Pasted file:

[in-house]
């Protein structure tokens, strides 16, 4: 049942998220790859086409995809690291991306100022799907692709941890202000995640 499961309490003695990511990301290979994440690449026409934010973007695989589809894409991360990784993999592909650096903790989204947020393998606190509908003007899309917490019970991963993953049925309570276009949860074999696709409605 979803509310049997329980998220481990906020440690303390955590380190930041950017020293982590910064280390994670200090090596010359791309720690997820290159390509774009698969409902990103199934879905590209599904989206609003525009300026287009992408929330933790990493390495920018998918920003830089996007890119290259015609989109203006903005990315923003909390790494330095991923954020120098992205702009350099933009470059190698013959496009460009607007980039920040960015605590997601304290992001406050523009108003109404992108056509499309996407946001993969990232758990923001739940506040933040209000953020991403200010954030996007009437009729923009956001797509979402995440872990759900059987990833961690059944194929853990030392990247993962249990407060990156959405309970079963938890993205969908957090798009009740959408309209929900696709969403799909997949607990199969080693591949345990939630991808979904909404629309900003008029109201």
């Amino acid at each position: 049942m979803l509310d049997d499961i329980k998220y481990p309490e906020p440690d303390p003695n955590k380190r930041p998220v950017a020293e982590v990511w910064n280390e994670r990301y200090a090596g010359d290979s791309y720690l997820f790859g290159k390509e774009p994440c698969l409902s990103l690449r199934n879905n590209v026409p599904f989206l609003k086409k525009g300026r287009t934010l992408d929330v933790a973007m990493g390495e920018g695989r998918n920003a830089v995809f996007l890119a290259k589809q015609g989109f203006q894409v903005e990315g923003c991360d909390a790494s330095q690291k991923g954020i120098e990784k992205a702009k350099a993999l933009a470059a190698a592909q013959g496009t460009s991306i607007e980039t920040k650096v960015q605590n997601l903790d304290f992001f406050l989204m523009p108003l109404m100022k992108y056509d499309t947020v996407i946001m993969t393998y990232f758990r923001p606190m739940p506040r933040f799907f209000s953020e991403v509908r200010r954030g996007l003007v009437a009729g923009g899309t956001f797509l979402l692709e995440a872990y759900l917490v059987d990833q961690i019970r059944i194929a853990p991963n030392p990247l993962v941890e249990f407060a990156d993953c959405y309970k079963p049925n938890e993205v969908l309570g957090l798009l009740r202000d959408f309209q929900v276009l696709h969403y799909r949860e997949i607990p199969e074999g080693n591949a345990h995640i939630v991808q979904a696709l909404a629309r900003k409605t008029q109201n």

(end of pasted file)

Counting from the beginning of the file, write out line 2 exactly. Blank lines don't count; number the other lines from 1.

């Protein structure tokens, strides 16, 4: 049942998220790859086409995809690291991306100022799907692709941890202000995640 499961309490003695990511990301290979994440690449026409934010973007695989589809894409991360990784993999592909650096903790989204947020393998606190509908003007899309917490019970991963993953049925309570276009949860074999696709409605 979803509310049997329980998220481990906020440690303390955590380190930041950017020293982590910064280390994670200090090596010359791309720690997820290159390509774009698969409902990103199934879905590209599904989206609003525009300026287009992408929330933790990493390495920018998918920003830089996007890119290259015609989109203006903005990315923003909390790494330095991923954020120098992205702009350099933009470059190698013959496009460009607007980039920040960015605590997601304290992001406050523009108003109404992108056509499309996407946001993969990232758990923001739940506040933040209000953020991403200010954030996007009437009729923009956001797509979402995440872990759900059987990833961690059944194929853990030392990247993962249990407060990156959405309970079963938890993205969908957090798009009740959408309209929900696709969403799909997949607990199969080693591949345990939630991808979904909404629309900003008029109201």